Although FIG. 5 shows a case in which one out of four side faces is a side face on which the connection terminal 54 is to be formed, it is to be understood that the connection terminals 54 may be provided on an arbitrary number of side faces.

The semiconductor chips 52-1 to 52-3 for respective layers are stacked and integrated by adhesion or the like. Although not shown in FIG. 5, in each embodiment described later, a space for heat dissipation is formed, or a spacer or a heat dissipation plate is mounted among the semiconductor chips 52-1 to 52-3 for the respective layers in this integration process.

The side face of a three-dimensional semiconductor chip module 56 formed in this manner is in a state where only the connection terminals 54-1 to 54-3 of the semiconductor chips 52-1 to 52-3 in the respective layers are formed, and interlayer wiring 58 is formed to electrically connect these connection terminals 54-1 to 54-3 in different layers in a predetermined wiring pattern.

In a case where the angle formed by the front face 52 a and the side face 52 b of each semiconductor chip 52 is an obtuse angle, the side face in each layer just needs to be inclined so that the side faces in the respective layers may become a flat face as a whole.

Also, even when the side faces in the respective layers cannot form a flat face as a whole due to production tolerance in the semiconductor chips 52 in the respective layers to produce unevenness, the following measures are preferable to enable to alleviate the negative effect of the unevenness. That is, it is only necessary to attach the respective layers by applying more adhesive for adhesion among the respective layers than the amount required for mere adhesion and form protrusion of the adhesive so as to alleviate the unevenness by the protrusion of the adhesive. Also, the jetting amount of an inter-layer material by the wiring forming apparatus 10 is increased to the uneven part to prevent cracking.

The three-dimensional semiconductor chip module 56 formed in the above manner is mounted on a circuit board 60, with the connection terminals in the lowermost layer coupled with terminals and wiring patterns of the circuit board 60 for mounting the three-dimensional semiconductor chip module 56 via solder balls (bump electrodes) 62, as shown in FIG. 6.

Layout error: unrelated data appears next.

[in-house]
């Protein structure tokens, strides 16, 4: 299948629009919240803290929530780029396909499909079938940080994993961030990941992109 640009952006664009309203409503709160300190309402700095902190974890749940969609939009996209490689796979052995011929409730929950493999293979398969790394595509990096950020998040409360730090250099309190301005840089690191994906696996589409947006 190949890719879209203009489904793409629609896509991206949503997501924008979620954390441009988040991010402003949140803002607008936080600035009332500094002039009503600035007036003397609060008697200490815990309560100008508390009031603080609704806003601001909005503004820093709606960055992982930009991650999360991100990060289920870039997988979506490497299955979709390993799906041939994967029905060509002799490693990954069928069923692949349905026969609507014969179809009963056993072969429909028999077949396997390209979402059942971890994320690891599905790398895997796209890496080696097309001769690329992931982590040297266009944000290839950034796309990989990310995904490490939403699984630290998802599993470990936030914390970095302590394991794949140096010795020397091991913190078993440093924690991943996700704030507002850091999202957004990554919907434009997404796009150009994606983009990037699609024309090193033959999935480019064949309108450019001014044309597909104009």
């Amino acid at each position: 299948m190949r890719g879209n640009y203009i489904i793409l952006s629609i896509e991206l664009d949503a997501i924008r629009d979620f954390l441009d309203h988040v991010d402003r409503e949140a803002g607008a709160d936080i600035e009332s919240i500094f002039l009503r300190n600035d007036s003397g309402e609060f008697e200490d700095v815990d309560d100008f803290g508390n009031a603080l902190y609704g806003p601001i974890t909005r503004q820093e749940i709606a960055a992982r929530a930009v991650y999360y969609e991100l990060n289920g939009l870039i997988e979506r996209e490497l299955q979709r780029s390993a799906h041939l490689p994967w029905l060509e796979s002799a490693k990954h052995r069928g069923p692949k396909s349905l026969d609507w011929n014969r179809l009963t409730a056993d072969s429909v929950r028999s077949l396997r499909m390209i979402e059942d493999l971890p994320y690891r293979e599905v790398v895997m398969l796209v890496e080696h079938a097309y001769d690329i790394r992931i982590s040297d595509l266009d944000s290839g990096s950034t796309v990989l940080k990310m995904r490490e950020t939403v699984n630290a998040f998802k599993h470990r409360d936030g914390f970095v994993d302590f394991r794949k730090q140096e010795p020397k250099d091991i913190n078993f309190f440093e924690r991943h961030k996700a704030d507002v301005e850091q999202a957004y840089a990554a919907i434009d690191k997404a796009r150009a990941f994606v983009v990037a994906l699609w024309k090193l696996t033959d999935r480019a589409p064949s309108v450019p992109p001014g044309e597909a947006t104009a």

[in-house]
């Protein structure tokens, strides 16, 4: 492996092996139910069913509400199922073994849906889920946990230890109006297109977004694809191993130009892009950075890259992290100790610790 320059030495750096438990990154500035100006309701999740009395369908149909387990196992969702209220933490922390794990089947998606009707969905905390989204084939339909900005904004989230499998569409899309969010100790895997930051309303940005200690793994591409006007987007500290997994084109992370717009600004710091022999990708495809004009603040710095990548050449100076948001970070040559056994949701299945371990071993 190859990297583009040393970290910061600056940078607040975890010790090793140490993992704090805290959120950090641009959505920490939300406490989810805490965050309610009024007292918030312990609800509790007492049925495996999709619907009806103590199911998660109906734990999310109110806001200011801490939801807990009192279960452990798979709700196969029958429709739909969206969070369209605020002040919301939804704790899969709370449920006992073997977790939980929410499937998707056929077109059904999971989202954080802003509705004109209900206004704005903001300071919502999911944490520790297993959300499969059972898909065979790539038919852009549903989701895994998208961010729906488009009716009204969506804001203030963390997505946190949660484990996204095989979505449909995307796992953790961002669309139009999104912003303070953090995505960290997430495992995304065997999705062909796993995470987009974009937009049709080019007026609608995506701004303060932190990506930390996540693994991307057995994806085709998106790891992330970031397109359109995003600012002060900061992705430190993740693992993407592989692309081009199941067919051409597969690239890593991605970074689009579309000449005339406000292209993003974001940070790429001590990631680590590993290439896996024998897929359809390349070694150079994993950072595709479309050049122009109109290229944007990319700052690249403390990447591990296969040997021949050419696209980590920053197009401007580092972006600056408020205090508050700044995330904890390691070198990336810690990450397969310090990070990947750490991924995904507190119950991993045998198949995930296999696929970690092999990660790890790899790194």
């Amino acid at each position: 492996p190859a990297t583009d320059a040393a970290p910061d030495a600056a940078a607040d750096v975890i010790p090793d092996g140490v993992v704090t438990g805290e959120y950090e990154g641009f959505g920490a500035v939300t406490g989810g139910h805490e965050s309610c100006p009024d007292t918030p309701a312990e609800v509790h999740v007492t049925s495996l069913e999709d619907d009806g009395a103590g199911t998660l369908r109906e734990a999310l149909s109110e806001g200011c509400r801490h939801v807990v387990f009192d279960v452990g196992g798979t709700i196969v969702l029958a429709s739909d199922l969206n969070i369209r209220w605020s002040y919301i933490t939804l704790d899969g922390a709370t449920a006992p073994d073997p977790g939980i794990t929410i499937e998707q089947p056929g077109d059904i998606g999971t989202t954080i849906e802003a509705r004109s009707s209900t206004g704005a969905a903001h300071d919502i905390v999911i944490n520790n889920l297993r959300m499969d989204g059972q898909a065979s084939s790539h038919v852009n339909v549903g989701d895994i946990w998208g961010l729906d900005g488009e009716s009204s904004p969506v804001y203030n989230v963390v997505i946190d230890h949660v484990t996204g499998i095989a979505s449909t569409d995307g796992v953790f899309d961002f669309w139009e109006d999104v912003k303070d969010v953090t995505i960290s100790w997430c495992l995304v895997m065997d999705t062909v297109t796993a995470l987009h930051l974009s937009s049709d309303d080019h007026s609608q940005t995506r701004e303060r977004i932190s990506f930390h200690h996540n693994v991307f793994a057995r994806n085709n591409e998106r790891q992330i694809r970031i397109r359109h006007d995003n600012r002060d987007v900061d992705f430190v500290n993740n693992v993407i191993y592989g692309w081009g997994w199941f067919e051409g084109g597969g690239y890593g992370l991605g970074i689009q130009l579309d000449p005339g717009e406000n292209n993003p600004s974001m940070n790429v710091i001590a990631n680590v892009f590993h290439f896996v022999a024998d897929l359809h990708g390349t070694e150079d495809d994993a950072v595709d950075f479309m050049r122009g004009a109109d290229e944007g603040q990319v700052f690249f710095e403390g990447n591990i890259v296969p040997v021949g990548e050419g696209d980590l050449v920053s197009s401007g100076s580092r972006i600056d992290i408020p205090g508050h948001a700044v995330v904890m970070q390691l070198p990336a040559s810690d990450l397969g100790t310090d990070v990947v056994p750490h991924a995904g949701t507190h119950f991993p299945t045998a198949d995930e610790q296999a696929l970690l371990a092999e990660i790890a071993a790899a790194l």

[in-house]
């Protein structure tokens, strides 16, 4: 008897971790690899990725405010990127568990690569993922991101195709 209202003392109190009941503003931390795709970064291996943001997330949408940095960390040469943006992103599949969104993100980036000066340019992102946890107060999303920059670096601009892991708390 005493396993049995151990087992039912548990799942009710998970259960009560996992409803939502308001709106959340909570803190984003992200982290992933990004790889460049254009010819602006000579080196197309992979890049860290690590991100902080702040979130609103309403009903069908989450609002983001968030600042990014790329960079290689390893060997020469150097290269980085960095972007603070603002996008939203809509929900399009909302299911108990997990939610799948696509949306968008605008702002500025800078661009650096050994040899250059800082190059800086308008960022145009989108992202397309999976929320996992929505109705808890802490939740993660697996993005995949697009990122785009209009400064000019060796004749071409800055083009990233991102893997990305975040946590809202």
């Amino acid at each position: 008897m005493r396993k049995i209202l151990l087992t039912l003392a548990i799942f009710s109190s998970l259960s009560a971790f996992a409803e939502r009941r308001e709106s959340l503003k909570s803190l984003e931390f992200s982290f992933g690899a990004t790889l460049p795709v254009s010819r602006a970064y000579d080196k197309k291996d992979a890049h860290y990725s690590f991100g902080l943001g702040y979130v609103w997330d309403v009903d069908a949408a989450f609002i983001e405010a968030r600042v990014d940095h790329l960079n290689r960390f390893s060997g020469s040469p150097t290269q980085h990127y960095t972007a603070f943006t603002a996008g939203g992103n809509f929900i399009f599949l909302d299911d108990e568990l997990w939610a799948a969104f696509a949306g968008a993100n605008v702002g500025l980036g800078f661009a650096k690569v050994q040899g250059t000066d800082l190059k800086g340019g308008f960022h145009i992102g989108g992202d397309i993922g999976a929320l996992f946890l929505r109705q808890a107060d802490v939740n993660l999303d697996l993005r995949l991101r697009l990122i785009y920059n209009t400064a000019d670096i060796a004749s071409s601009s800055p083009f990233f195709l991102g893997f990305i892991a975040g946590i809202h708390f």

The three-dimensional semiconductor chip module 56 is thereafter resin-molded by a synthetic resin, etc., as needed. In this case, a surface of the circuit board 60 not mounting the three-dimensional semiconductor chip module 56 thereon is not resin-molded so as to enable electrical connection between the three-dimensional semiconductor chip module 56 and an outside via the circuit board 60 (refer to Sixth Embodiment described later).

(A-3) Process for Forming Terminal of Semiconductor Chip

Next, a process for forming a connection terminal on a semiconductor chip is explained in details with reference to a flowchart in FIG. 7.

The process for forming a connection terminal includes an insulating material attaching step S1, an insulating material curing step S2, a conductive material attaching step S3, and a conductive material curing step S4 in this order. It is noted that different steps may be processed in parallel.

The insulating material attaching step S1 is a step of attaching an insulating material to a partial area of a predetermined area to which a connection terminal is provided. The insulating material curing step S2 is a step of curing the insulating material attached to the semiconductor chip 52. The conductive material attaching step S3 is a step of attaching a conductive material that will be a connection terminal. The conductive material curing step S4 is a step of curing the conductive material attached to the semiconductor chip 52.

In any of the steps, the semiconductor chip is installed so that the front face 52 a of the semiconductor chip 52 may be at a predetermined angle with a reference plane REF, and so that the side face on which the connection terminal 54 is provided may be on the far side from the reference plane REF with use of a dedicated inclined mounting table, a mounting jig, etc., for example, as shown in FIG. 8. The predetermined angle is theta/2 in a case where the angle formed by the front face 52 a and the side face 52 b of the semiconductor chip 52 is theta, for example. When theta is 90 degrees, the installation angle is 45 degrees. It is to be noted that a nozzle 70 shown in FIG. 8 differs with the step and jets a different material.

In the insulating material attaching step S1, an insulating material in a mist state is jetted from the nozzle 70 shown in FIG. 8, for example. At this time, the jetting nozzle 70 and the semiconductor chip 52 are moved relatively. The relative movement of the nozzle 70 jetting the insulating material against the semiconductor chip 52 is linear movement (or reverse movement) traveling from the side face 52 b of the semiconductor chip 52 via the edge to a predetermined position on the front face 52 a, and with one sequential mist jet process, the insulating material is attached to an area (except a connection area with a circuit pattern) approximately covering an area on which the connection terminal 54 is to be provided. Meanwhile, in a case where a stable insulating layer has been provided on the front face of the semiconductor chip 52 on which the connection terminal 54 is to be provided by a process at the time of forming the circuit pattern of the semiconductor chip 52, the insulating material may be attached only to the side face 52 b of the semiconductor chip 52.